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Bellissimo Retreats: 15 Enchanting Italian Cities for Your Dream Getaway

Although Italy is a small country in the center of the Mediterranean, it hosts 75% of the artistic and cultural heritage on the Mediterranean. This particular feature makes our peninsula one of the world’s most admired and visited places.

But which are the most beautiful Italian cities to visit? Let’s think of the Colosseum, the Trevi Fountain, the small towns of Tuscany, the Cinque Terre, the canals of Venice, the Vatican, pasta, pizza, etc.

It makes us want to go to Italy, the one with the greatest artistic, cultural and gastronomic heritage. In this article, we will take a tour of the most beautiful cities in Italy, and you can also go through this article to learn more about the facts about Italy.

Most Beautiful Italian Cities

1. Venice, the Most Beautiful City in Italy

Venice is considered by many, including myself, the most beautiful city in Italy and one of the most beautiful and romantic cities on the planet.

The well-known ” City of Canals ” offers the visitor infinite tourist attractions, from a gondola ride to the possibility of visiting the Doge’s Palace, the prison from which the famous Casanova escaped in 1756, to visit Piazza di San Marco, one of the most belle of Europe presumably called by Napoleon Bonaparte as-.

The most beautiful salon in Europe”, even though it was most likely Alfred de Musset who called it that, nicknamed it “le plus élégant salon Europe”.

Due to the logical humidity of the city in the wettest months, and unless you are interested in seeing the Carnival of Venice, one of the best carnivals on the planet, we recommend that you visit the city in spring or summer to enjoy it 100%.

1.1 Why was Venice built on water?

It was believed that conquerors and invaders initially pushed Venetians to leave the mainland in the fifth century. The concept was to give the safeguards that the original inhabitants desired by creating Venice on top of its lagoons.

1.2 Can you swim in Venice canals?

Three reasons not to swim in Venice’s canals: The city has poisoned the water. Due to industrial and maritime activity, the water is tainted with heavy metals, chemicals, and other contaminants. It is not allowed.

2. Rome, History

Rome, Italy
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Rome is not only one of the most beautiful cities in Italy but also the most visited in the country and the city with the highest concentration of historical and architectural heritage on the planet.

Precisely for this reason, it is called “The Eternal City a walk through its historic and beautiful streets; time will seem to go back, taking you back to the times of maximum splendor of the Roman Empire or the Renaissance.

Finding yourself in any corner of the city and touching authentic wonders such as the Colosseum and the Pantheon of Agrippa, or visiting the Sistine Chapel or Castel Sant’Angelo, it will seem to us to find ourselves in a dream, together with the emperors of Rome, popes or artists such as Michelangelo, Donatello or Bernini.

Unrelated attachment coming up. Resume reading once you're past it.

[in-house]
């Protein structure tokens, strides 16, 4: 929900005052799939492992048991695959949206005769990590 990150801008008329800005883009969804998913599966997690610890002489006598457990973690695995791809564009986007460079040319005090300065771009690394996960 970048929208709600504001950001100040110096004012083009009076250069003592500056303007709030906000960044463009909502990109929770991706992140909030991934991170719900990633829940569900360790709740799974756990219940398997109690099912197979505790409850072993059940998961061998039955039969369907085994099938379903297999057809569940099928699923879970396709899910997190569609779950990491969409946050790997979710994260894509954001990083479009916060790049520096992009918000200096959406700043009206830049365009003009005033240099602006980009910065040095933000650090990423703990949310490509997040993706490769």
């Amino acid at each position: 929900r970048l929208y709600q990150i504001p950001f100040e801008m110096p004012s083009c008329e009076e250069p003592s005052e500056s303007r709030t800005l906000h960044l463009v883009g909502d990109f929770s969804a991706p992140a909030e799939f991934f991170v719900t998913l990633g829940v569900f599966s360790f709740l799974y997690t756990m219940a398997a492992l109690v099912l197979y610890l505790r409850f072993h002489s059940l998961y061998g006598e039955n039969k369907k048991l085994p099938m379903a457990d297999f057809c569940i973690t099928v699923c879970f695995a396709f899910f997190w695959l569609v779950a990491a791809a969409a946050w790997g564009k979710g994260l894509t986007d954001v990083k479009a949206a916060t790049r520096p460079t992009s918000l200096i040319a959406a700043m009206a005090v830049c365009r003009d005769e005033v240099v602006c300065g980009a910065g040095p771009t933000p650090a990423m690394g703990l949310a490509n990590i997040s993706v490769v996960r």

2.1 Is Rome rich or poor?

As a result, Rome would rank as the 52nd richest nation in the world by GDP, roughly the size of Egypt.

3. Artistic Florence, one of the Most Beautiful Cities in Italy

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Cradle of world art and architecture because the Renaissance originated in the fourteenth century, Florence exudes beauty on all four sides. She is undoubtedly one of the most beautiful cities in Italy.

Among its many attractions, we can find the imposing Piazza Della Signoria, where you can find replicas of sculptures by artists such as Donatello, Miguel Angel, Bandinelli, and Vicenzo de Rossi, among others, and the Ponte Vecchio, a symbol of the city, the Uffizi Gallery, a beautiful palace that contains one of the most prestigious art collections in the world,

The beautiful Cathedral of Santa Maria del Fiore, one of the largest and most beautiful cathedrals in Europe, and of course Michelangelo’s David, my favorite, one of the most famous sculptures in the world, an impressive 5.17-meter high white marble work represents David before facing Goliath.

3.1 What is the most visited piece of art in Florence, Italy?

sculpture of David by Michelangelo. Due to its flawless execution and incredible detail, the 14-foot-tall marble statue of the Biblical hero David is the most well-known Renaissance sculpture in Florence—and possibly the entire world.

4. Siena, the Heart of Tuscany

Siena
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Located in the heart of Tuscany, we find Siena, one of the most beautiful cities in Italy. It is a true medieval and Gothic jewel that has managed to preserve its fabulous structures over the centuries, which led it to be declared a World Heritage Site by UNESCO in 1995.

Walking through its beautiful streets, you will surely reach what the symbol of the city is, the Piazza del Campo, an imposing and beautiful square made up of nine segments that give it a peculiar fan shape, where on 2 and 16 July August, “Il Palio”, its famous horse race, is celebrated.

Other important places in the city are the gothic Cathedral of Siena, built in the 13th century by the architect Giovanni Pisano, considered by many to be one of the most beautiful cathedrals in Europe, and of course, the view from the top of Piazza del Campo, on top of the Torre del Mangia in the Palazzo Comunale!

4.1 What is the best month to visit Tuscany?